Equipment failures and damage will slow me down in lighter conditions since I can no longer safely hoist a full mainsail and need  to have it permanently reefed – but being mainly down to third reef in the normally strong conditions of the Southern Ocean is not a problem!  I have no working wind instrument either, despite my efforts at repairs – but that is not causing a major problem when sailing, fortunately, although it would make life far simpler if it were working.   All the many other repairs and ‘fixes’ seem to be holding…  except that my satellite telephone has remained obstinately broken – so the SSB radio has become that much more important to me.

My present position is just over 400ml NNW of Ile Kerguelen in the Indian Southern Ocean and I hope to round Tasmania near the end of March.

Many more details on my boat and previous ocean passages can be found on my website and I post daily news reports to my website Home page: www.svnereida.com .

If you wish to contact me, you can do so via the ‘Contact’ page on my website.  If you reply to this email – PLEASE be kind and DELETE this message – emails come to the boat over a very slow radio link!…  Thanks!!

I’m trying to raise funds for Marie Curie Cancer Care’s free home nursing for the terminally ill by my sailing – the secure link for those wishing to show their support for me by contributing is on my website’s Home page.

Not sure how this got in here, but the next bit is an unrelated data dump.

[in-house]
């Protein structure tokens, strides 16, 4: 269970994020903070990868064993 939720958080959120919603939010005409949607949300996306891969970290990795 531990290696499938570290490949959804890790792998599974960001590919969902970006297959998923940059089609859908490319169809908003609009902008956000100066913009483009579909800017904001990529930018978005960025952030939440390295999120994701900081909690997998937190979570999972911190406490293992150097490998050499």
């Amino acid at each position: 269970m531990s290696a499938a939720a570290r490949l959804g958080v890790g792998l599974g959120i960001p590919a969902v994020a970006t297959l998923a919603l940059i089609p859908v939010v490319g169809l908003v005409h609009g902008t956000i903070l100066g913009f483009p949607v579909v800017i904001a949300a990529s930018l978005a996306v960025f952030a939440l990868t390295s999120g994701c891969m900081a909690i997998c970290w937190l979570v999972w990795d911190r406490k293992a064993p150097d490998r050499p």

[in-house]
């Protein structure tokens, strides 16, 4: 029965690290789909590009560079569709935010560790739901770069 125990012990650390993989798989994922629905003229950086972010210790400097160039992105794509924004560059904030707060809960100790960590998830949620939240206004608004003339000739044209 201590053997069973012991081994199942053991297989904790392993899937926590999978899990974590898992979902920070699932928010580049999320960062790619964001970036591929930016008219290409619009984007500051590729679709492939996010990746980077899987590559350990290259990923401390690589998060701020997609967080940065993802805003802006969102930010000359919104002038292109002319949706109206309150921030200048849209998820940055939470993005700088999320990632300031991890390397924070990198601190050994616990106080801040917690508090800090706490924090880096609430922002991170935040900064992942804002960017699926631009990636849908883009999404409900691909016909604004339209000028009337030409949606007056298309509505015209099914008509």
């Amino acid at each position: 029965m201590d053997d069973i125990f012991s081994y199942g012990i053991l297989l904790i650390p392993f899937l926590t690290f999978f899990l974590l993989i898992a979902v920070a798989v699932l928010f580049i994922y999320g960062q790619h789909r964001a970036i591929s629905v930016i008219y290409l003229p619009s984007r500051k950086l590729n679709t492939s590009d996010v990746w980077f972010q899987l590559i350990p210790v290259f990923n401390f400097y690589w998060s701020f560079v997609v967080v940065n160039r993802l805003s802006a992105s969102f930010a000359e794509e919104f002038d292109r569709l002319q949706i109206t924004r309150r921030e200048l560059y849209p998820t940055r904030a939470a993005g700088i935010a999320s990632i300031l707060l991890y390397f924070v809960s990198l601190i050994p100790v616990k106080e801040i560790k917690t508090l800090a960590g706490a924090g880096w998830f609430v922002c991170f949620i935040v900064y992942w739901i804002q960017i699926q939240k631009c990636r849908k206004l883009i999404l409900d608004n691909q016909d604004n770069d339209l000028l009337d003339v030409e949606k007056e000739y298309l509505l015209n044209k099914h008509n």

All best wishes,

Jeanne

“Nereida”

42S, 064E

Notes:

Home town:  Ealing, W. London, U.K.      Date of birth:  17 August, 1942

Started sailing:  June, 1990   Passed RYA Yacht Master (Ocean) in 2000

Website:    www.svnereida.com

Please show your support for my sailing by clicking on the daffodil on my website’s Home page (or visit http://www.justgiving.com/jeannesocrates) to make a secure donation to Marie Curie Cancer Care in aid of their free home-nursing help for the  terminally ill – even the smallest of donations will be welcome!   Thank you!
_____________________________________________________________

From ‘Lectronic Latitude’

Jeanne Socrates’ Records

July 10, 2013 – Victoria, B.C.



Jeanne Socrates sailed the bottom paint off Nereida during her solo nonstop trip around. © 2013 Jak Mang

 

On October 24, Jeanne Socrates set sail from Victoria, B.C. aboard her Najad 380 Nereida bound for…Victoria. In the wee hours of Monday morning, she crossed her outbound track, thus completing her first nonstop singlehanded circumnavigation. This was Jeanne’s third attempt at solo circumnavigation — her first try ended just 60 miles from her goal when her boat was lost on a remote Mexican beach, and her second ended after a violent knockdown at Cape Horn damaged her new Nereida.


A wobbly radar mount, a trashed wind gen, some weird splatters on the hull — not too shabby for a boat that’s spent the last nine months at sea.